“Members of parliament voted to stop what drones are doing in Yemeni airspace, stressing the importance of preserving innocent civilian lives against any attack and maintaining Yemeni sovereignty,” the state news agency SABA said.
There’s that pesky issue of sovereignty again. Recall that it is a huge driver for the demonstrations by Imran Khan’s PTI party that have shut down NATO convoys on Pakistan’s northern supply route. And Khan appears to be gearing up for his protests to stage major events in Lahore and even Islamabad next week.
Writing in The Atlantic this morning, Conor Friedersdorf poses some interesting questions regarding the strike: Continue reading
At least fifteen people were killed by a US drone strike in Yemen yesterday. It is particularly difficult to get accurate information in the immediate aftermath of strikes in Yemen, and the reports being generated now conflict in several regards, but what seems to be clear on all fronts is that the convoy of vehicles that was attacked was a wedding party.
Reuters reports the targeting of the wedding party as a mistake:
Fifteen people on their way to a wedding in Yemen were killed in an air strike after their party was mistaken for an al Qaeda convoy, local security officials said on Thursday.
The officials did not identify the plane in the strike in central al-Bayda province, but tribal and local media sources said that it was a drone.
“An air strike missed its target and hit a wedding car convoy, ten people were killed immediately and another five who were injured died after being admitted to the hospital,” one security official said.
But the New York Times seems quite willing to accept claims that there were al Qaeda militants present in the convoy:
Most of the dead appeared to be people suspected of being militants linked to Al Qaeda, according to tribal leaders in the area, but there were also reports that several civilians had been killed.
The Times opened their article, however by noting that the vehicles that were hit were indeed traveling to a wedding. Yemen reporter Adam Baron noted that he also was getting reports that those killed were mostly militants:
Possible twist? (staunchly anti-drone) Qayfa contact now saying those killed wedding convoy strike were mostly local AQ fighters. #yemen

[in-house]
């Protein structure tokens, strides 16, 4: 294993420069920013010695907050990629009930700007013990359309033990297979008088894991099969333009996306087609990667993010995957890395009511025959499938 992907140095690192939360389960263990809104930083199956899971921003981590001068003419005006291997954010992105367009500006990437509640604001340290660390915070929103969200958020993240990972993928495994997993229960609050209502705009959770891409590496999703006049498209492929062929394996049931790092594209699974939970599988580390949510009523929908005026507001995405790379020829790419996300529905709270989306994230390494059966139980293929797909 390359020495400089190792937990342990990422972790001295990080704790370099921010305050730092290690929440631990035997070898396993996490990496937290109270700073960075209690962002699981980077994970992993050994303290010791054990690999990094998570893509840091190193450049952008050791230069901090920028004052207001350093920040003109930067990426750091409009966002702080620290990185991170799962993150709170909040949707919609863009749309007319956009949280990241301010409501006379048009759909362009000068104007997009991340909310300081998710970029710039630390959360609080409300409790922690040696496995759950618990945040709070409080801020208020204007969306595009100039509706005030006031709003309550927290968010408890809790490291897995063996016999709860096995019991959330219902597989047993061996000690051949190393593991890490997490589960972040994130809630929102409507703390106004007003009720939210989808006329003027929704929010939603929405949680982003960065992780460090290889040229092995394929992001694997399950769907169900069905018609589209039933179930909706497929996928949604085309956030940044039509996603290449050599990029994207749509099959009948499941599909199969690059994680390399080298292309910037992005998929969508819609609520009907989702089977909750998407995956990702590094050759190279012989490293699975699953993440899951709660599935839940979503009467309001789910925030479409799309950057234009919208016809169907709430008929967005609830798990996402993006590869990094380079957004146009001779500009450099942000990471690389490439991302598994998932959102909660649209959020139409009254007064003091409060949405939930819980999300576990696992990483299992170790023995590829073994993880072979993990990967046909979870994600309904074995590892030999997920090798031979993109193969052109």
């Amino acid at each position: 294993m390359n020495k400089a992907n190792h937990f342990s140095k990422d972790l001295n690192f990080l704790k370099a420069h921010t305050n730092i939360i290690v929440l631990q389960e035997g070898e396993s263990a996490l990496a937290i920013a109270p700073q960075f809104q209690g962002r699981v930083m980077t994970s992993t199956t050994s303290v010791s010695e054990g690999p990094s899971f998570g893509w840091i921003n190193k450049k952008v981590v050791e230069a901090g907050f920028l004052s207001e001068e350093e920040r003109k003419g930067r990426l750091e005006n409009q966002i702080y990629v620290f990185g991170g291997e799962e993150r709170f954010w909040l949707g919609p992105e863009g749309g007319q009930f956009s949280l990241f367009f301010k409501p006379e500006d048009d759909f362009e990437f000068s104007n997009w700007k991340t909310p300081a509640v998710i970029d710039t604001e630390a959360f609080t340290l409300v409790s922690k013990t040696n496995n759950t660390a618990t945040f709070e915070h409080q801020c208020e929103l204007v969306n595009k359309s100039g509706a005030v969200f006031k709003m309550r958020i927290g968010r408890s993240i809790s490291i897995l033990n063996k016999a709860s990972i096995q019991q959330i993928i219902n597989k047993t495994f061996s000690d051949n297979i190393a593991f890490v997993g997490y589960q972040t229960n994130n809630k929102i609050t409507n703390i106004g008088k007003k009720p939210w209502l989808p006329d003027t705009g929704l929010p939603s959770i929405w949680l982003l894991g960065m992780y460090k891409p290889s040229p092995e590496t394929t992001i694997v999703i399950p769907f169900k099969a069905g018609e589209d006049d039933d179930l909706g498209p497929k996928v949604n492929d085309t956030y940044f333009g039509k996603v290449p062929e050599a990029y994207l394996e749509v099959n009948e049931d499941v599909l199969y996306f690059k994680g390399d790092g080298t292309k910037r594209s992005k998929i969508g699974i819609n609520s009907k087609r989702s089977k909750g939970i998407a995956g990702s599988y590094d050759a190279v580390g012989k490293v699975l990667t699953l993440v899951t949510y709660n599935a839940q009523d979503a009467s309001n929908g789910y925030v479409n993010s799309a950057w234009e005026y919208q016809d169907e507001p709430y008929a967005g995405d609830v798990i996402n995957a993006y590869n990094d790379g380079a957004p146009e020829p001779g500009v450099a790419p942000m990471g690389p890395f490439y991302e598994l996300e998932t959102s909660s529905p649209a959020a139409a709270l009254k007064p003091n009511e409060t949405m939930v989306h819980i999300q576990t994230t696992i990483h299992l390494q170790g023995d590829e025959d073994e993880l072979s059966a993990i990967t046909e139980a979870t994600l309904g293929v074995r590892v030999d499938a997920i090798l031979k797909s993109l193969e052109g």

— Adam Baron (@adammbaron) December 12, 2013
That Baron got that report from a drone critic is especially interesting. But Baron went on to pose a very important queston:
What’s worse: a drone strike hitting a wedding convoy by mistake or a drone strike hitting a wedding convoy on purpose? #yemen
— Adam Baron (@adammbaron) December 12, 2013
And just to make things even more interesting, Baron tweeted this morning that he now is hearing from “tribal sources” that a teenager with US citizenship was among those killed.
The AP story carried in the Washington Post reports on the multiple accounts that exist:
There were no immediate details on who was killed in the strike, and there were conflicting reports about whether there were militants traveling with the wedding convoy.
A military official said initial information indicated the drone mistook the wedding party for an al-Qaida convoy. He said tribesmen known to the villagers were among the dead.
One of the three security officials, however, said al-Qaida militants were suspected to have been traveling with the wedding convoy.
Did you notice what AP reported the “military official” to have said? From that snippet, we see the claim that it was the drone that made the mistake in targeting, as if we already are employing drones that are capable of autonomous function. No, drones are still simply tools to deliver weapons and it was the operator flying the drone and firing the missiles who made the mistake, not the drone.
Once again, John Brennan has shown with this strike his amazing ability to carry out strikes that now and then are so depraved that they seem almost intentionally crafted to put the drone program in the worst possible light.